It’s been about eight and a half months since Green Lantern #12 was released, but after the wait, we now have the arrival of John Stewart: The Emerald Knight #1, an oversized one-shot that hit stands this week. The new issue appears to be the bridge between the end of Geoff Thorne’s run and the upcoming “Dawn of DC” books and an effort to tie up any loose ends left dangling by this run and Dark Crisis on Infinite Earths.
With the time gap since we last visited this run and how comics have marched on, I’m not sure this book was needed at all. Let’s be brutally honest here – DC has moved past the events of this run and the changes that we saw to the Lantern universe in the series finale already seem to have been forgotten and things appear to have reverted back to the familiar status quo. So where does this cosmic lame-duck story have left to go that’s worth our energy? For better or worse, this denouement leaves the door open for the Dark Sectors to be explored when and if DC Comics ever decides they want to revisit it.
This issue jumps ahead two years from where we last left it – but remember that two years in the Dark Sectors means something different than it does outside of this pocket universe. In those two years, John and his group have continued the long and labored conflict against Phalanx and his minions while Esak grows closer to his final goal. John’s forces are battle-weary and tired of the drawn-out conflict, with signs of discontent growing amongst the troops. Lonar arrives and does what he does best, he talks a lot.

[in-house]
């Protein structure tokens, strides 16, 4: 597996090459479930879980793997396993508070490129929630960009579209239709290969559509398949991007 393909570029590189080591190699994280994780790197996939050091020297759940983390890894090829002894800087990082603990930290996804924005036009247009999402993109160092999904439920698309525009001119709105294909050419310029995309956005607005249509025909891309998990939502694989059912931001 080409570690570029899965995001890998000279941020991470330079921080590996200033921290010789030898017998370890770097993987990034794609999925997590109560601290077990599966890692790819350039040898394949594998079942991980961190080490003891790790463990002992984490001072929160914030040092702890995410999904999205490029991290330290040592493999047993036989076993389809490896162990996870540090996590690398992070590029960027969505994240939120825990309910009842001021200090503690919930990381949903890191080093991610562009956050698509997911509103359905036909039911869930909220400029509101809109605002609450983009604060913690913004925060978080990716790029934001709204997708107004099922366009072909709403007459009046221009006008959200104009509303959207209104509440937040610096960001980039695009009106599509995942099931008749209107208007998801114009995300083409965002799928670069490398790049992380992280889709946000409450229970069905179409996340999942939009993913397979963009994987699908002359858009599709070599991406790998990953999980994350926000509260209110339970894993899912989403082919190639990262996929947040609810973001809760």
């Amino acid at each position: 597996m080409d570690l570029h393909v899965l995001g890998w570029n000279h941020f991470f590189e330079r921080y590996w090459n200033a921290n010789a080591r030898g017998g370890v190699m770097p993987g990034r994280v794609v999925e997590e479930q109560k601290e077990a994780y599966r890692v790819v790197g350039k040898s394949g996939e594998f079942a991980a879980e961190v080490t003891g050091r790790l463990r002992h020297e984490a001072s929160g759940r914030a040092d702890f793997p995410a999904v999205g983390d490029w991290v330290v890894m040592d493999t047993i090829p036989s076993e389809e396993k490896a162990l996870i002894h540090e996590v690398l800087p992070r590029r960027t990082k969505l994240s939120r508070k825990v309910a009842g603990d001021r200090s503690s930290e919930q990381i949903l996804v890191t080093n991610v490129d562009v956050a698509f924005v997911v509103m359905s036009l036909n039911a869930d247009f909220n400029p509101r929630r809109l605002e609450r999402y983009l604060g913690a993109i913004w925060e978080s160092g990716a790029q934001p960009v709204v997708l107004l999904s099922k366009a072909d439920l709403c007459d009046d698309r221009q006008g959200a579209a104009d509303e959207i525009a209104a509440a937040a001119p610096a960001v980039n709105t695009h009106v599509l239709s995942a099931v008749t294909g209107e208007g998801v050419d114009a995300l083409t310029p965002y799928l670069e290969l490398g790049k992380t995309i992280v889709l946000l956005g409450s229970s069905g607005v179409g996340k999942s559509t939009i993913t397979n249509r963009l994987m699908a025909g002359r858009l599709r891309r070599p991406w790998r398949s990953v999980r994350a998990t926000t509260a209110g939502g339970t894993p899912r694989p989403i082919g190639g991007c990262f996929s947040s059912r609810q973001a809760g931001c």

From a storytelling perspective, the structure of this issue suffers from narrative congestion which bogs down the pacing and makes the book denser than it needs to be. I get that this might be Thorne’s last chance to put in place what he’d like to since we are unlikely to return to it any time soon, but the story suffers under the weight of all the exposition.
In the end, John trick Esak into choosing what type of God he will be since his lack of choosing his destiny is allowing him to ignore some of the rules of Godhood. In making his choice Esak can no longer kill others to create the energy he needs to achieve his goal, thus ending the conflict. Along the way, we learn that the Dark Sectors are created from Hypertime, explaining why time passes differently there. I did like Thorne’s explanation of Hypertime’s place in the Multiverse and the analogy of the Source flowing like a cosmic ocean of creative energy, creating Multiverse rivers as it flows.